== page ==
Where are the people who disappeared, who’ve been disappeared? How were they killed, if they were killed? Where are the people who perpetrated all of the war’s massacres? . . . As if the earth has swallowed all the witnesses, the evidence and the perpetrators. . . . It is as if there’s no place here for someone who silently witnessed the death of Beirut. No place for someone fleeing from the death of Beirut. No place for someone coming back to search for a lost memory. Beirut is a devastated threshold.
Much like the threshold of the family home Myriam returns to Lebanon to reclaim, she never manages to cross the threshold of the devastated Beirut she comes back to, begging the question of what it means to return. “Which story do I begin with, when they’re all my stories? I return for all of this, but I don’t know that every return is a disappearance, because the past never returns. A return is only another sign of absence,” Myriam narrates. Return in Other Lives fluctuates much like the other aspects of the novel: both Myriam and Nour, the man she meets on the plane and forms a relationship with, return to Lebanon to search for different things—yet each only find faltering trails of what they seek.
Nour, a Lebanese and Palestinian man who grew up largely out of the country, is attempting to rediscover his roots. Upon meeting him for the first time, Myriam dryly remarks that “roots are something that we ourselves re-fabricate and completely modify, just as when we prepare food, we add spices according to our tastes,” foreshadowing Nour’s defeat. Myriam herself, however, also fails in the goals of her return: she attempts to reclaim the family home but never steps foot in the door; she searches for a memory of the war but finds reluctance and forced normalcy instead; she looks for closure with Georges but realizes she will never have an answer to what happened to him. While she does experience sexual pleasure for the first time in years, and notably only in the city where she was once able to conceive a child, the circumstances of Nour’s failed return end their relationship. Most significant of her failed returns, and perhaps most revealing of her fear of settling down elsewhere, is her search for the doctor who performed her abortion to hear from his mouth that she once did have a child living inside her. The news of his death forces Myriam to accept her infertility, highlighting the incongruity between what one expects from a place upon return and what one ultimately finds.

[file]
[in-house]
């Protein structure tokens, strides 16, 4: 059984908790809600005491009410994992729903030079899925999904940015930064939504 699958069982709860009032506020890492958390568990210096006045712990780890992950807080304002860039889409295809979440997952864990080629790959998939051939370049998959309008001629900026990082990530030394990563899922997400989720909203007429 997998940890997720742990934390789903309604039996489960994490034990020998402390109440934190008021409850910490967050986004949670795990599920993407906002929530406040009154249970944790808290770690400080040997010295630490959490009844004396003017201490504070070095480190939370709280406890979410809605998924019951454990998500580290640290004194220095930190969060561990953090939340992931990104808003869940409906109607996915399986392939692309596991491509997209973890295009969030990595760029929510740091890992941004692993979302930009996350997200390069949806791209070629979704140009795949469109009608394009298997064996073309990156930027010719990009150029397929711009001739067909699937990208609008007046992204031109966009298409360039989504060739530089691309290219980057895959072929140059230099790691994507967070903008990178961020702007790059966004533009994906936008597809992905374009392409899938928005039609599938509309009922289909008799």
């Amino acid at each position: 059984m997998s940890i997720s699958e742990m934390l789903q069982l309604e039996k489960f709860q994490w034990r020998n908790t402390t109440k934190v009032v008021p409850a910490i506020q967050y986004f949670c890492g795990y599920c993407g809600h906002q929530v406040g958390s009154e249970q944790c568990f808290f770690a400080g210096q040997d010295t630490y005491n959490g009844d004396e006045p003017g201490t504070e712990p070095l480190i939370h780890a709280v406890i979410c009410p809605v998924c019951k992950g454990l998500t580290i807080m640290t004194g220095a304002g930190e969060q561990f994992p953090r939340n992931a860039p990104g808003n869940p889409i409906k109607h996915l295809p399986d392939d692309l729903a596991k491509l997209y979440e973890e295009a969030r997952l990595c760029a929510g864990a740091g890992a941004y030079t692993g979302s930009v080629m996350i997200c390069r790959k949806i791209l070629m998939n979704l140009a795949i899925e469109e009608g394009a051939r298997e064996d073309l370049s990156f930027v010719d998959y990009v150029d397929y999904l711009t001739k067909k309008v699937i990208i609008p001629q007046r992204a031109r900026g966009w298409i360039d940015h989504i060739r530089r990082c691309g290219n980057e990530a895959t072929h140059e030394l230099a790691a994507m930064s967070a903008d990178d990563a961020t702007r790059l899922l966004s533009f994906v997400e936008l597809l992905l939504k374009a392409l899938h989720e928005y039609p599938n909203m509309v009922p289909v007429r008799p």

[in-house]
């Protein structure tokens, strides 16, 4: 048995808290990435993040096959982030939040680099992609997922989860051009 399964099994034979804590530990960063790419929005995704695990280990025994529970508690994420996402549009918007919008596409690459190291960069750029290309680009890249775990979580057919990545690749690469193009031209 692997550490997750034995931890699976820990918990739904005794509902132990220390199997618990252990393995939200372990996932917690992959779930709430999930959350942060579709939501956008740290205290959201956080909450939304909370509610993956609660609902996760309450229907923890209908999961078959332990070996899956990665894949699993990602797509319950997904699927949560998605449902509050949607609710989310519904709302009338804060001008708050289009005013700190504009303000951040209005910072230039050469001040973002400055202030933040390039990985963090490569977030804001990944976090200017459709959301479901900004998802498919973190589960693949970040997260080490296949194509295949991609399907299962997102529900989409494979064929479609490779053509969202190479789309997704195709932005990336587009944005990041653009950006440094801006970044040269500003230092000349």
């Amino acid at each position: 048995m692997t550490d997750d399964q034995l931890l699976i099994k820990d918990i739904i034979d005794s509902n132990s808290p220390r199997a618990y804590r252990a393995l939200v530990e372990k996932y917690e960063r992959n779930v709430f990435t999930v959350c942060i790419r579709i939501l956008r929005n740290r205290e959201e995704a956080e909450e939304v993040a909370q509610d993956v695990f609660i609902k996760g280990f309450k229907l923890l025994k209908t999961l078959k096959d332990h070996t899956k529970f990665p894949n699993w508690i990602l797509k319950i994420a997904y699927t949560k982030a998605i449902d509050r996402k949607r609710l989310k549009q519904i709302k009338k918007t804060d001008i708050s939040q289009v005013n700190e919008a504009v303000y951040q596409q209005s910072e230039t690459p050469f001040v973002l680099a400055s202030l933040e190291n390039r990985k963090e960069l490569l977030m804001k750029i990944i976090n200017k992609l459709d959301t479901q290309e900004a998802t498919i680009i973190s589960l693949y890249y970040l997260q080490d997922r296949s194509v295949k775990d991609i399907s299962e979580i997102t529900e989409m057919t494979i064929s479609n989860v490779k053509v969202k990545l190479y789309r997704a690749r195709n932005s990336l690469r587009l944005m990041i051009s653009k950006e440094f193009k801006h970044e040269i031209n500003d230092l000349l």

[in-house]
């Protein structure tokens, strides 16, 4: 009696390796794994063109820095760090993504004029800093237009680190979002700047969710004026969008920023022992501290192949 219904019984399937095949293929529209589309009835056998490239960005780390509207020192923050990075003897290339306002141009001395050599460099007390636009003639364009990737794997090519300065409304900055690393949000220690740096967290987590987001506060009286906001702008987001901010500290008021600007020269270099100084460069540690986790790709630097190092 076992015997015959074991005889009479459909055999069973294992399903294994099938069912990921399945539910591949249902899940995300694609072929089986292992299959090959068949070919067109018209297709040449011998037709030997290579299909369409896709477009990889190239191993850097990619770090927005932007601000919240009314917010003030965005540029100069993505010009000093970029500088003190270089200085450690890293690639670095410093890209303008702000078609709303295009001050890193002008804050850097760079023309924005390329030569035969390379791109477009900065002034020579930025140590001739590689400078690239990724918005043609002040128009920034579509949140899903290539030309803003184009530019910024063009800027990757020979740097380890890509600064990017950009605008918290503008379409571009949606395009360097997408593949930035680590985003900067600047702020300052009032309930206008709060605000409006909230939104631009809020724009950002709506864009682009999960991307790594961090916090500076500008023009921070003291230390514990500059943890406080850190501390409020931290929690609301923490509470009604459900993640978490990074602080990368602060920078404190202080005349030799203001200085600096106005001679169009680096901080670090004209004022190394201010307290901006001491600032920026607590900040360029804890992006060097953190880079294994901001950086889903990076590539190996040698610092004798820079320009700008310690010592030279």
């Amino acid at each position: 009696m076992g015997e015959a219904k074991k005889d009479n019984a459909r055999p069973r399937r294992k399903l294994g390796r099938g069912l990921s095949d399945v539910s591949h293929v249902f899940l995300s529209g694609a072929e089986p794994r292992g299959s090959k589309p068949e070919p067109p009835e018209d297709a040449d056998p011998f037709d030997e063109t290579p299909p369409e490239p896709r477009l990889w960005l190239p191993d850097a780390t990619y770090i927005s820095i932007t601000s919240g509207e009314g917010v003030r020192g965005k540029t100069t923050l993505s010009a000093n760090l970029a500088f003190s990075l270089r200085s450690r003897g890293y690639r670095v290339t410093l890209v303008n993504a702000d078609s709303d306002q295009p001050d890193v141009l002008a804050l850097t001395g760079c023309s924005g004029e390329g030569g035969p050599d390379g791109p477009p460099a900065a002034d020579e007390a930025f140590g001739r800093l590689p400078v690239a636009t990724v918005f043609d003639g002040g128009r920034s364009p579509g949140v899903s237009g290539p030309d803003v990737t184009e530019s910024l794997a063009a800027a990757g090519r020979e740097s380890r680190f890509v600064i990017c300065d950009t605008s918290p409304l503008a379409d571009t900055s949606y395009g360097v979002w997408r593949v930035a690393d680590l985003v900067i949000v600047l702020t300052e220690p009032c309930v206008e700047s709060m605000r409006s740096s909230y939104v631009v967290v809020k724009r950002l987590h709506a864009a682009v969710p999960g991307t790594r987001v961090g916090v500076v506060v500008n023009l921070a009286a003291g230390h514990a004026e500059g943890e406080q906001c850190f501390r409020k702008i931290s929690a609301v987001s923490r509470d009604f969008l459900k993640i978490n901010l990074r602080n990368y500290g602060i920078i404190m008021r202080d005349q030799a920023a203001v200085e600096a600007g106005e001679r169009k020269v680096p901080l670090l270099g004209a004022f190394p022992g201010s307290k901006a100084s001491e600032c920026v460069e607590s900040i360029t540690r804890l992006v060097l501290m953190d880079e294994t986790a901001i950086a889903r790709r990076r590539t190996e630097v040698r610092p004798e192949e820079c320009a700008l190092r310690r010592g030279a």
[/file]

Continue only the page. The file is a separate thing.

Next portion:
Haunted by her sporadic experience of time and tormented by the lack of explanation for what happened to Georges and her fertility, Myriam learns that she must come to terms with her inability to return to the Beirut she wants to exist. “When we leave we die a little death. We die in peace,” she reflects after her relationship with Nour ends and she decides to remain in Beirut instead of moving back to Kenya. “And we leave in peace. Parting is not simply a little death, it’s returning to the selves that we’d forgotten in the exuberance of passion.” Although the Beirut that Myriam thinks she remembers no longer exists, she can finally return to the memory of herself she had forgotten in her search for happiness.